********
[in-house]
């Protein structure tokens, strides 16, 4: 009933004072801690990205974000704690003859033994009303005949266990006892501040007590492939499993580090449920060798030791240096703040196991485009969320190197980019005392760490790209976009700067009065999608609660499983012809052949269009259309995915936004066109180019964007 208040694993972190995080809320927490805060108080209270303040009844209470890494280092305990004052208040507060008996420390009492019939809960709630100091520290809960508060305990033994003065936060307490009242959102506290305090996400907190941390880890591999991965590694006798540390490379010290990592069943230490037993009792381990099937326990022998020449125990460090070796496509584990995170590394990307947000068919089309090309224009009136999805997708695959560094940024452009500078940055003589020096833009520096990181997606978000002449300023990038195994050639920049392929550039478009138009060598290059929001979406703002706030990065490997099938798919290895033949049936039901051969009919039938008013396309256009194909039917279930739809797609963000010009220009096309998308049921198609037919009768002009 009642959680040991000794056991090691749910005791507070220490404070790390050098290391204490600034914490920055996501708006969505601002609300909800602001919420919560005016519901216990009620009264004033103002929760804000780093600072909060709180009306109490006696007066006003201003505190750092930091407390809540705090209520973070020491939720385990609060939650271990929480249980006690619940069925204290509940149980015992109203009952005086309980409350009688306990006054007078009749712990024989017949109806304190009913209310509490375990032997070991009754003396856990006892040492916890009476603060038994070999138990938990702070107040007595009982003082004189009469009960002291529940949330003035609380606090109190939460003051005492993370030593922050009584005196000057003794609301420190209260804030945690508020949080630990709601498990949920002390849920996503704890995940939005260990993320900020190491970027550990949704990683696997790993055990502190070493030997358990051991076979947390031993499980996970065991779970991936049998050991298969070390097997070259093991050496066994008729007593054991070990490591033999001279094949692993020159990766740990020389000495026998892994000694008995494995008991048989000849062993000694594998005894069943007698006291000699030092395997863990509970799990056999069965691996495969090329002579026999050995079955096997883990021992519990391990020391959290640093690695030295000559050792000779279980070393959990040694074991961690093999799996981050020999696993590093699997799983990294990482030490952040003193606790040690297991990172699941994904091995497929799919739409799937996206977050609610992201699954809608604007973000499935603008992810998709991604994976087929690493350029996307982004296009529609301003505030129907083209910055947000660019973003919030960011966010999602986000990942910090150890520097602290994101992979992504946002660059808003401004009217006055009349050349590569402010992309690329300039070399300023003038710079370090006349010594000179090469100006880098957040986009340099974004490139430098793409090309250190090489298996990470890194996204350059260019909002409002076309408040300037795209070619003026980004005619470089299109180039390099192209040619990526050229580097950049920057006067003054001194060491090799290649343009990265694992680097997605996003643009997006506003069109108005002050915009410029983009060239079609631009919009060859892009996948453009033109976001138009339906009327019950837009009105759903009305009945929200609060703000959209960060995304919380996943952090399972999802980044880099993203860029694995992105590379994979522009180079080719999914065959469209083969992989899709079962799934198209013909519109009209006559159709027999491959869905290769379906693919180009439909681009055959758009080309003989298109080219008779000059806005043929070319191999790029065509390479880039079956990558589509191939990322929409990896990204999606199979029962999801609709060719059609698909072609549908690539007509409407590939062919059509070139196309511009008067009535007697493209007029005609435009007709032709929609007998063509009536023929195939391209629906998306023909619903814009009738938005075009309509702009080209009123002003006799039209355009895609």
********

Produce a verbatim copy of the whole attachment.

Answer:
[in-house]
């Protein structure tokens, strides 16, 4: 009933004072801690990205974000704690003859033994009303005949266990006892501040007590492939499993580090449920060798030791240096703040196991485009969320190197980019005392760490790209976009700067009065999608609660499983012809052949269009259309995915936004066109180019964007 208040694993972190995080809320927490805060108080209270303040009844209470890494280092305990004052208040507060008996420390009492019939809960709630100091520290809960508060305990033994003065936060307490009242959102506290305090996400907190941390880890591999991965590694006798540390490379010290990592069943230490037993009792381990099937326990022998020449125990460090070796496509584990995170590394990307947000068919089309090309224009009136999805997708695959560094940024452009500078940055003589020096833009520096990181997606978000002449300023990038195994050639920049392929550039478009138009060598290059929001979406703002706030990065490997099938798919290895033949049936039901051969009919039938008013396309256009194909039917279930739809797609963000010009220009096309998308049921198609037919009768002009 009642959680040991000794056991090691749910005791507070220490404070790390050098290391204490600034914490920055996501708006969505601002609300909800602001919420919560005016519901216990009620009264004033103002929760804000780093600072909060709180009306109490006696007066006003201003505190750092930091407390809540705090209520973070020491939720385990609060939650271990929480249980006690619940069925204290509940149980015992109203009952005086309980409350009688306990006054007078009749712990024989017949109806304190009913209310509490375990032997070991009754003396856990006892040492916890009476603060038994070999138990938990702070107040007595009982003082004189009469009960002291529940949330003035609380606090109190939460003051005492993370030593922050009584005196000057003794609301420190209260804030945690508020949080630990709601498990949920002390849920996503704890995940939005260990993320900020190491970027550990949704990683696997790993055990502190070493030997358990051991076979947390031993499980996970065991779970991936049998050991298969070390097997070259093991050496066994008729007593054991070990490591033999001279094949692993020159990766740990020389000495026998892994000694008995494995008991048989000849062993000694594998005894069943007698006291000699030092395997863990509970799990056999069965691996495969090329002579026999050995079955096997883990021992519990391990020391959290640093690695030295000559050792000779279980070393959990040694074991961690093999799996981050020999696993590093699997799983990294990482030490952040003193606790040690297991990172699941994904091995497929799919739409799937996206977050609610992201699954809608604007973000499935603008992810998709991604994976087929690493350029996307982004296009529609301003505030129907083209910055947000660019973003919030960011966010999602986000990942910090150890520097602290994101992979992504946002660059808003401004009217006055009349050349590569402010992309690329300039070399300023003038710079370090006349010594000179090469100006880098957040986009340099974004490139430098793409090309250190090489298996990470890194996204350059260019909002409002076309408040300037795209070619003026980004005619470089299109180039390099192209040619990526050229580097950049920057006067003054001194060491090799290649343009990265694992680097997605996003643009997006506003069109108005002050915009410029983009060239079609631009919009060859892009996948453009033109976001138009339906009327019950837009009105759903009305009945929200609060703000959209960060995304919380996943952090399972999802980044880099993203860029694995992105590379994979522009180079080719999914065959469209083969992989899709079962799934198209013909519109009209006559159709027999491959869905290769379906693919180009439909681009055959758009080309003989298109080219008779000059806005043929070319191999790029065509390479880039079956990558589509191939990322929409990896990204999606199979029962999801609709060719059609698909072609549908690539007509409407590939062919059509070139196309511009008067009535007697493209007029005609435009007709032709929609007998063509009536023929195939391209629906998306023909619903814009009738938005075009309509702009080209009123002003006799039209355009895609």